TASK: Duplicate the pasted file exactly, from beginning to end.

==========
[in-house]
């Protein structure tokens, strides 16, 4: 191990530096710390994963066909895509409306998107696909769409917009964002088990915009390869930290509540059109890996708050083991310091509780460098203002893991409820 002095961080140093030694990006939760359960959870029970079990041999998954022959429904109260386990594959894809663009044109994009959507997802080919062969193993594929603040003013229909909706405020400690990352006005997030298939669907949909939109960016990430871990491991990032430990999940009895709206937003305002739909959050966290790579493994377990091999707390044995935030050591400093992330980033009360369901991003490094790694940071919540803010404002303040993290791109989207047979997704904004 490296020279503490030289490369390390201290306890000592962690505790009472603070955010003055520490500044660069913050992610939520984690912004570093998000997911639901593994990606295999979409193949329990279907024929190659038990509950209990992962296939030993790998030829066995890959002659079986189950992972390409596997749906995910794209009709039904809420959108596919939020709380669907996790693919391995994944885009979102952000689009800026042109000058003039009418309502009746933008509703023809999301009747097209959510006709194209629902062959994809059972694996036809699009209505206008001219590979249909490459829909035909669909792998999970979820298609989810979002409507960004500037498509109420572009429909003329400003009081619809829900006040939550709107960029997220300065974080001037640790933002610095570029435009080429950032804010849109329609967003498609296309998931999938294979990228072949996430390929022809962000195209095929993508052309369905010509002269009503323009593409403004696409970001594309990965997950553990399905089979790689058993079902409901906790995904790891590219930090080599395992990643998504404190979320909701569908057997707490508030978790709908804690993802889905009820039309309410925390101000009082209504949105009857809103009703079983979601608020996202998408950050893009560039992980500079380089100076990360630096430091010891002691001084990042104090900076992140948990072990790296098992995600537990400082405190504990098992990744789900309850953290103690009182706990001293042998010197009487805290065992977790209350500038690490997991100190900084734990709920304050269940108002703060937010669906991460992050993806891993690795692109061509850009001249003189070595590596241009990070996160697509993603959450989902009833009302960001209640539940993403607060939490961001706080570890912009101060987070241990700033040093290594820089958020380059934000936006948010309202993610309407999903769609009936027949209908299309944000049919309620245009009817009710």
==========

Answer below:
[in-house]
């Protein structure tokens, strides 16, 4: 191990530096710390994963066909895509409306998107696909769409917009964002088990915009390869930290509540059109890996708050083991310091509780460098203002893991409820 002095961080140093030694990006939760359960959870029970079990041999998954022959429904109260386990594959894809663009044109994009959507997802080919062969193993594929603040003013229909909706405020400690990352006005997030298939669907949909939109960016990430871990491991990032430990999940009895709206937003305002739909959050966290790579493994377990091999707390044995935030050591400093992330980033009360369901991003490094790694940071919540803010404002303040993290791109989207047979997704904004 490296020279503490030289490369390390201290306890000592962690505790009472603070955010003055520490500044660069913050992610939520984690912004570093998000997911639901593994990606295999979409193949329990279907024929190659038990509950209990992962296939030993790998030829066995890959002659079986189950992972390409596997749906995910794209009709039904809420959108596919939020709380669907996790693919391995994944885009979102952000689009800026042109000058003039009418309502009746933008509703023809999301009747097209959510006709194209629902062959994809059972694996036809699009209505206008001219590979249909490459829909035909669909792998999970979820298609989810979002409507960004500037498509109420572009429909003329400003009081619809829900006040939550709107960029997220300065974080001037640790933002610095570029435009080429950032804010849109329609967003498609296309998931999938294979990228072949996430390929022809962000195209095929993508052309369905010509002269009503323009593409403004696409970001594309990965997950553990399905089979790689058993079902409901906790995904790891590219930090080599395992990643998504404190979320909701569908057997707490508030978790709908804690993802889905009820039309309410925390101000009082209504949105009857809103009703079983979601608020996202998408950050893009560039992980500079380089100076990360630096430091010891002691001084990042104090900076992140948990072990790296098992995600537990400082405190504990098992990744789900309850953290103690009182706990001293042998010197009487805290065992977790209350500038690490997991100190900084734990709920304050269940108002703060937010669906991460992050993806891993690795692109061509850009001249003189070595590596241009990070996160697509993603959450989902009833009302960001209640539940993403607060939490961001706080570890912009101060987070241990700033040093290594820089958020380059934000936006948010309202993610309407999903769609009936027949209908299309944000049919309620245009009817009710």